The Cult of Cars, Racing and Everything That Moves You.
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Our Physicist Explains The Deal With Mass And Weight Once And For All

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If people in glass houses shouldn’t throw rocks, then I’m a pitching machine crammed with gravel and I live in Philip Johnson’s summer house. You see, I’m a brutal little bitch when I find stupid mistakes in articles about cars, and then just the other day I made one of the most basic physics mistakes you can make. I need to make this right!


Let me explain why I’m such an idiot. I was all pumped full of geeky excitement about the New Horizons probe’s flyby of Pluto, and I wanted to commemorate the event with some sort of Pluto/automotive based article. I thought it would be fun to try and figure out how your car would perform on Pluto.

Some initial research and quick math showed me that Pluto has a gravitational pull about 1/12 that of earth. This is where I made my mistake. I immediately thought of gravitational pull in terms of weight, and weight made me think of power-to-weight ratios, and then I calculated and found that my 60HP Beetle with 1/12 its weight would have the same power-to-weight ratio as an Ariel Atom.


At that fun fact, my brain shut down and excitement took over, and I made that chart without the scrutiny and thought that it needed and that you, my readers, deserve. I conflated weight and mass. A number of commenters smarter than me pointed this out, and I quickly realized what I did.

What I also realized is that while I did recall that weight and mass are not equivalents, I wasn’t really equipped to fully understand or explain just why that is. Happily, a dipshit like myself doesn’t have to. This is exactly the sort of thing Jalopnik’s tame physicist, Stephen Granade, is good at, so I admitted my sin and asked him for help.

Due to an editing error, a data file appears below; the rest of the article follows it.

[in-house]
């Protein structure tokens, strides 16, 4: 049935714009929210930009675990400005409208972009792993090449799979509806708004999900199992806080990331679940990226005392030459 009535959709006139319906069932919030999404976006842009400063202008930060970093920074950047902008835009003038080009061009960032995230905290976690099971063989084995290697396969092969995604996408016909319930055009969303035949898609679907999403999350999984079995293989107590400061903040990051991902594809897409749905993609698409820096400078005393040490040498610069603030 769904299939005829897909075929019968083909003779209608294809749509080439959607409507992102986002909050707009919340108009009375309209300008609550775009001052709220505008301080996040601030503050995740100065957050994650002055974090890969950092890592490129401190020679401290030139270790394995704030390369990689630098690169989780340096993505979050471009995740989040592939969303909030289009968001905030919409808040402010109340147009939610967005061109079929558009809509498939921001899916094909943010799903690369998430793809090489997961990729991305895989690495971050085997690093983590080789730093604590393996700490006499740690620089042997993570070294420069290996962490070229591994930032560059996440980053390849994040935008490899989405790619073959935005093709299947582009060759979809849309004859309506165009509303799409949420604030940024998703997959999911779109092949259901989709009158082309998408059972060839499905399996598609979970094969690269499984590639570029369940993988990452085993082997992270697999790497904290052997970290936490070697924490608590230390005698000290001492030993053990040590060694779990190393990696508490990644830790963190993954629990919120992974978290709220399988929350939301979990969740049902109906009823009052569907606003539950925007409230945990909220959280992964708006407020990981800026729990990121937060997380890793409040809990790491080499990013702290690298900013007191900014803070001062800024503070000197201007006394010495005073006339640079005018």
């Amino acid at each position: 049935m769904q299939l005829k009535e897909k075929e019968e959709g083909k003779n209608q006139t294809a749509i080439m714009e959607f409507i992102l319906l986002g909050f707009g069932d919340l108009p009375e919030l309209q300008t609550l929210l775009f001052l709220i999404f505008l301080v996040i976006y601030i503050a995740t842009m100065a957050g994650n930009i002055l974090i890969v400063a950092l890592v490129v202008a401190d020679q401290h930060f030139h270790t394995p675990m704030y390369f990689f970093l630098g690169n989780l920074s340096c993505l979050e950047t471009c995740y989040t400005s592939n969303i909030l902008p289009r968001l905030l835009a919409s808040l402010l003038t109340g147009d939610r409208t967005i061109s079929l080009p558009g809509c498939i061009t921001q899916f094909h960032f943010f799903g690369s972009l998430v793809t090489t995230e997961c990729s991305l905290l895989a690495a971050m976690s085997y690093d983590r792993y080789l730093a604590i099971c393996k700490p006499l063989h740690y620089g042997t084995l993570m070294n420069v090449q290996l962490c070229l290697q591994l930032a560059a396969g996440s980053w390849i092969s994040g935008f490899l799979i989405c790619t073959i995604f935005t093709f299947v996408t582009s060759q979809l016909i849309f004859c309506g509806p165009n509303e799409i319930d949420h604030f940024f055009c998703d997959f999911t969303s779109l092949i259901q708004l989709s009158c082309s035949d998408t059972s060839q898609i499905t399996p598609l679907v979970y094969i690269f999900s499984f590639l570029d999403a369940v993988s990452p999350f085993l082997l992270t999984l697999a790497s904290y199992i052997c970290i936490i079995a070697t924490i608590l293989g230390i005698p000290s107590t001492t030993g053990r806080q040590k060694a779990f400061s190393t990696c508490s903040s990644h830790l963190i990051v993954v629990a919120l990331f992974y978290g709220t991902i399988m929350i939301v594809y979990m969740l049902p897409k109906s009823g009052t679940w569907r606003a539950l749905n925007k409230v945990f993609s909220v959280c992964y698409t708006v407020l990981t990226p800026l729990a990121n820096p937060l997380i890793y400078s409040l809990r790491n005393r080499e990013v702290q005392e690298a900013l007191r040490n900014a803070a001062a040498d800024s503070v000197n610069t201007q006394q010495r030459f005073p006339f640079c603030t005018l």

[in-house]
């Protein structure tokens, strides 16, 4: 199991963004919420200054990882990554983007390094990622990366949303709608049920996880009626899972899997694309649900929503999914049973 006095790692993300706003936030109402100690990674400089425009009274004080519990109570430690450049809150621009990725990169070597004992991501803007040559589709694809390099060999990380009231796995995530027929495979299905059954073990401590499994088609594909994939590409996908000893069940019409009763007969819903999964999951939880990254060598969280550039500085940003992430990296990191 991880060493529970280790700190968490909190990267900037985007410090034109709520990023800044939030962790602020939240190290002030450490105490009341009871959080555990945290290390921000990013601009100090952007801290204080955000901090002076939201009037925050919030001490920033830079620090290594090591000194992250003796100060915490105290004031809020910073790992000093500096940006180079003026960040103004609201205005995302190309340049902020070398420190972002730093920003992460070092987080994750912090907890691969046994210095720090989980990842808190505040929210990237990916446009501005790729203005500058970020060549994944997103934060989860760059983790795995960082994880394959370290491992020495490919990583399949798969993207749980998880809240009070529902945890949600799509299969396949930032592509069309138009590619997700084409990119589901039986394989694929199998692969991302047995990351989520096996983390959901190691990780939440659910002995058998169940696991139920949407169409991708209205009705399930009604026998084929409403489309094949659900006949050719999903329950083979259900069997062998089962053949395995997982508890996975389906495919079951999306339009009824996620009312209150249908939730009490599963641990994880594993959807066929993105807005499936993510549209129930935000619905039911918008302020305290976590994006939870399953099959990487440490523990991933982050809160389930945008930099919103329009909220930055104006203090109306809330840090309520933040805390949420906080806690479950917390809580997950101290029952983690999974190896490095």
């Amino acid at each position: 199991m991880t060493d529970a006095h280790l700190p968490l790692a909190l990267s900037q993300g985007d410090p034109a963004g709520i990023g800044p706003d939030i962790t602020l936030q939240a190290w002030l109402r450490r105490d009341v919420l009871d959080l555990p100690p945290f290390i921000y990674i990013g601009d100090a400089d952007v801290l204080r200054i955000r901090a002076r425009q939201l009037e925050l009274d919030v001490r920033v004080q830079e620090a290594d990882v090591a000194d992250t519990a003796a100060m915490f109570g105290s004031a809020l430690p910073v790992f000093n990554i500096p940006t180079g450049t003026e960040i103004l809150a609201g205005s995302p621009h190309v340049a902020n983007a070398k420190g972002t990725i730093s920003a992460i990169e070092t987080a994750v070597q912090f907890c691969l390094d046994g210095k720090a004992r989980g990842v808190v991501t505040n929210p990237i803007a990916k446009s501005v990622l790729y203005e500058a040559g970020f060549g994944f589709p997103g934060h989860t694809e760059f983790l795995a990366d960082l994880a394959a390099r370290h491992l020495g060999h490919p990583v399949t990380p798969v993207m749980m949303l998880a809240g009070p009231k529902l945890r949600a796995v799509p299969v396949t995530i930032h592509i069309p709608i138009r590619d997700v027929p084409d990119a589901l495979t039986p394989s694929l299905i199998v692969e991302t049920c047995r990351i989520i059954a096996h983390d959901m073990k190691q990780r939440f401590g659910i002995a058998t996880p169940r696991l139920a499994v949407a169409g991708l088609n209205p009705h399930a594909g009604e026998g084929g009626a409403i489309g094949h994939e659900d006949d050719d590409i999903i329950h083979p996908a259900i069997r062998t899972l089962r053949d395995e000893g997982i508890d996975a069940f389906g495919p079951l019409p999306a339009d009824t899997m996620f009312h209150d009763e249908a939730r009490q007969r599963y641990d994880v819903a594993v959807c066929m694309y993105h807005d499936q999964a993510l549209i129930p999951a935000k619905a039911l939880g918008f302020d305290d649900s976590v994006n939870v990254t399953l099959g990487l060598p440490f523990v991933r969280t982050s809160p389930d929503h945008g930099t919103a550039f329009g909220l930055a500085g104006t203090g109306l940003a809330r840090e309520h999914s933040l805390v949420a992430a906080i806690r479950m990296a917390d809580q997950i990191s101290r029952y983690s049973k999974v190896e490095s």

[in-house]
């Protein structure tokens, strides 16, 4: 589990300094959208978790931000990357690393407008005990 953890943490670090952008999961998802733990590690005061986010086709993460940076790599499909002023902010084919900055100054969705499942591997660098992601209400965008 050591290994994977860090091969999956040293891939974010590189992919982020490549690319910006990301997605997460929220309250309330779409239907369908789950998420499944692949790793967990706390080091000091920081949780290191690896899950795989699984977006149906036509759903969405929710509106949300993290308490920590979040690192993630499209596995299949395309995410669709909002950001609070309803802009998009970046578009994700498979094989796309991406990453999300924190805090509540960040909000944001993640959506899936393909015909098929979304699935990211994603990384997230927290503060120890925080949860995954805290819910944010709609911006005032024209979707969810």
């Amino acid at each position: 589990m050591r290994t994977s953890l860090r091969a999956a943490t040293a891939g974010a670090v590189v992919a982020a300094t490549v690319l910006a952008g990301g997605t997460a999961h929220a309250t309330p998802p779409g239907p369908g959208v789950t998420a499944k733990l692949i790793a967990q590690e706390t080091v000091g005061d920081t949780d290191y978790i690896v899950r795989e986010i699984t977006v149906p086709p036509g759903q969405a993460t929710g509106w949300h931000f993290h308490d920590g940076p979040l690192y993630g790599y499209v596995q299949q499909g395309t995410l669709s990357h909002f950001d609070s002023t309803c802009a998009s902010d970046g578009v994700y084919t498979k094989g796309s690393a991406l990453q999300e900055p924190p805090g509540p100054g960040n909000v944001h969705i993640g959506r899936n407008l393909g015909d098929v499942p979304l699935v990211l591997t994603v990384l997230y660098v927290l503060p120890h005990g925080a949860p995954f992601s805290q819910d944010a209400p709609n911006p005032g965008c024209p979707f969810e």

He obliged:

Oh, Jason. You’ve mixed up mass and weight. That’s easy to do since they’re connected to each other, but it can lead you to some wrong conclusions, like the ones in your original article. So let’s talk about how mass and weight are different, and why power-to-weight ratios aren’t the best way to compare cars.

Mass is a fundamental property of matter, while weight is the force of gravity pulling on an object. The two are related, because weight is directly proportional to mass. Double an object’s mass and you double its weight. But mass doesn’t change depending on where you are, while weight does. Way out in interstellar space, where you’ll feel almost no force of gravity, your weight is zero. But you still have mass! Just ask an astronaut who spent hours moving “weightless” construction materials around to build the International Space Station.

Think about your age. We decide whether or not you can vote based on how old you are. But your age is a fundamental property, while being able to vote is derived from your age. The voting age is different depending on where you live. It can even be changed, like how the USA lowered the voting age from 21 to 18 in 1971. That change didn’t affect anyone’s age. It just changed how old you had to be to vote.